Since the late 1960s, this sharing of catalog records has been computer based. Technically, the fundamental tool for distributing catalog records is the MARC format (an abbreviation for Machine-Readable Cataloging). MARC was developed by Henriette Avram and colleagues at the Library of Congress, initially as a format to distribute monograph catalog records on magnetic tape. To be precise, it is necessary to distinguish between AACR2, which provides the cataloguing rules, and MARC, which is a format for representing the resulting catalog records. In practice, the term "MARC cataloguing" is often used in a general sense to cover both the catalog records and the computer format in which they are stored. MARC cataloguing has been expanded far beyond monographs and is now used for most categories of library materials, including serials, archives, manuscripts, and many more. Panel 3.1 gives an example of a MARC record.

Panel 3.1. A MARC record
A MARC record

Consider a monograph, for which the conventional bibliographic citation is:

Caroline R. Arms, editor, Campus strategies for libraries and electronic information. Bedford, MA: Digital Press, 1990.

A search of the catalog at the Library of Congress, using one of the standard terminal-based interfaces, displays the catalog in a form that shows the information in the underlying MARC record format.

&001 89-16879 r93
&050 Z675.U5C16 1990
&082 027.7/0973 20
&245 Campus strategies for libraries and electronic information/Caroline Arms, editor.
&260 {Bedford, Mass.} : Digital Press, c1990.
&300 xi, 404 p. : ill. ; 24 cm.
&440 EDUCOM strategies series on information technology
&504 Includes bibliographical references (p. {373}-381).
&020 ISBN 1-55558-036-X : $34.95
&650 Academic libraries--United States--Automation.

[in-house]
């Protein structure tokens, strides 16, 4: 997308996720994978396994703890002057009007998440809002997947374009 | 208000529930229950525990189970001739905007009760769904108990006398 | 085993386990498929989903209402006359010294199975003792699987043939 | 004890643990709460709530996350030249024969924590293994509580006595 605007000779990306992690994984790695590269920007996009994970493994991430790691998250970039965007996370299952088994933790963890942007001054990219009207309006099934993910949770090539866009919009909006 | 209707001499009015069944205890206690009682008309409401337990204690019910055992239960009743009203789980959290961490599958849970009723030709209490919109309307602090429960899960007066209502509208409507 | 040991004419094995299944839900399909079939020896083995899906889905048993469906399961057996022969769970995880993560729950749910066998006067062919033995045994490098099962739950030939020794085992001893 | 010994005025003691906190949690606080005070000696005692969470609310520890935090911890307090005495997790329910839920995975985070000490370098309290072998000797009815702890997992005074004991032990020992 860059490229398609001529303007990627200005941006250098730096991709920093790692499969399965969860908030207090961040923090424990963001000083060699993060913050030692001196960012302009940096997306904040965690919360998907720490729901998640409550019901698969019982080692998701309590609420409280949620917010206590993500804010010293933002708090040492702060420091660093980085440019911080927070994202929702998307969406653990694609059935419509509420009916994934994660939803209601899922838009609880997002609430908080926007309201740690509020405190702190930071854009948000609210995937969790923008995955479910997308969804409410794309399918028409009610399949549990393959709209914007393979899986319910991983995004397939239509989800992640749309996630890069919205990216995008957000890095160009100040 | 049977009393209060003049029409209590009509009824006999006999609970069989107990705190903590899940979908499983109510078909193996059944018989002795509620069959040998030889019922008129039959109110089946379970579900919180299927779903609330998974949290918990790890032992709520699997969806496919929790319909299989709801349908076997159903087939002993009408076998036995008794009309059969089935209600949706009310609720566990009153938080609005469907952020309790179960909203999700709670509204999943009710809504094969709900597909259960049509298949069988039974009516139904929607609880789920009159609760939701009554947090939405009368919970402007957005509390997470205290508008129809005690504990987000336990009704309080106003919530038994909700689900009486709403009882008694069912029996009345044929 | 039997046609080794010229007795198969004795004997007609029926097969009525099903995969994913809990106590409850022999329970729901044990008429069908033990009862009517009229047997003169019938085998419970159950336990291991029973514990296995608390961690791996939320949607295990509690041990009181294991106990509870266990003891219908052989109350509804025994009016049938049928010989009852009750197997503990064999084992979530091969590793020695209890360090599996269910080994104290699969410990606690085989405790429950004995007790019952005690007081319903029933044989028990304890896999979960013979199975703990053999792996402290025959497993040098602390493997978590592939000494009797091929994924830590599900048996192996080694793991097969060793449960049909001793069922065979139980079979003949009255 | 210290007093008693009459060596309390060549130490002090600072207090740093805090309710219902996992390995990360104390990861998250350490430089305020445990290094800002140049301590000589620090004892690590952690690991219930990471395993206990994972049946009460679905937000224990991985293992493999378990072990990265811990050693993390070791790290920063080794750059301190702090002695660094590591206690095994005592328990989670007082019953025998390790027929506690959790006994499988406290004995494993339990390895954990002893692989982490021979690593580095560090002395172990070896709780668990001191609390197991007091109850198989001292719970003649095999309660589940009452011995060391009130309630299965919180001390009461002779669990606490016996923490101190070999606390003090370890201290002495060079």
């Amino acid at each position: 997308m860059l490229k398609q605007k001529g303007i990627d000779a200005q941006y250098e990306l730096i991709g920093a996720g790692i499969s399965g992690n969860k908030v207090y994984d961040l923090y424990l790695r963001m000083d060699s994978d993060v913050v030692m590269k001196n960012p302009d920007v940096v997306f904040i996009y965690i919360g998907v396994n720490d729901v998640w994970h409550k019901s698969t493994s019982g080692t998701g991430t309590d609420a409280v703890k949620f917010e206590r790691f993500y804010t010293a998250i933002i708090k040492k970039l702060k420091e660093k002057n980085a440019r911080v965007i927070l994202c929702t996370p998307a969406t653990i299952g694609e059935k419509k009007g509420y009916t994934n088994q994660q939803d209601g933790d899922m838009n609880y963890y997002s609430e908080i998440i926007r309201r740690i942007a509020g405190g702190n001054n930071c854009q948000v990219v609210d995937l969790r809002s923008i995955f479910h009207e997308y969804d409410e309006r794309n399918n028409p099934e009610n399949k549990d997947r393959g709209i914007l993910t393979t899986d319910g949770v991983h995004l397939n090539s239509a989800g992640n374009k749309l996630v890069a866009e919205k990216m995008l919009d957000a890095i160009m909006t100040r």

&650 Libraries and electronic publishing--United States.
&650 Library information networks--United States.
&650 Information technology--United States.
&700 Arms, Caroline R. (Caroline Ruth)
&040 DLC DLC DLC &043 n-us---
&955 CIP ver. br02 to SL 02-26-90

The information is divided into fields, each with a three-digit code. For example, the 440 field is the title of a monograph series, and the 650 fields are Library of Congress subject headings. Complex rules specify to the cataloguer which fields should be used and how relationships between elements should be interpreted.

The actual coding is more complex than shown. The full MARC format consists of a pre-defined set of fields each identified by a tag. Within each field, subfields are permitted. Fields are identified by three-digit numeric tags and subfields by single letters. To get a glimpse of how information is encoded in this format, consider the 260 field, which begins "&260". In an actual MARC record, this is encoded as:

     &2600#abc#{Bedford, Mass.} :#Digital Press,#c1990.%

This has information about publication, divided into three subfields. The string "abc" indicates that there are three subfields. The first with tag "a" is the place of publication, the next with tag "b" is the publisher, and the third with tag "c" is the date.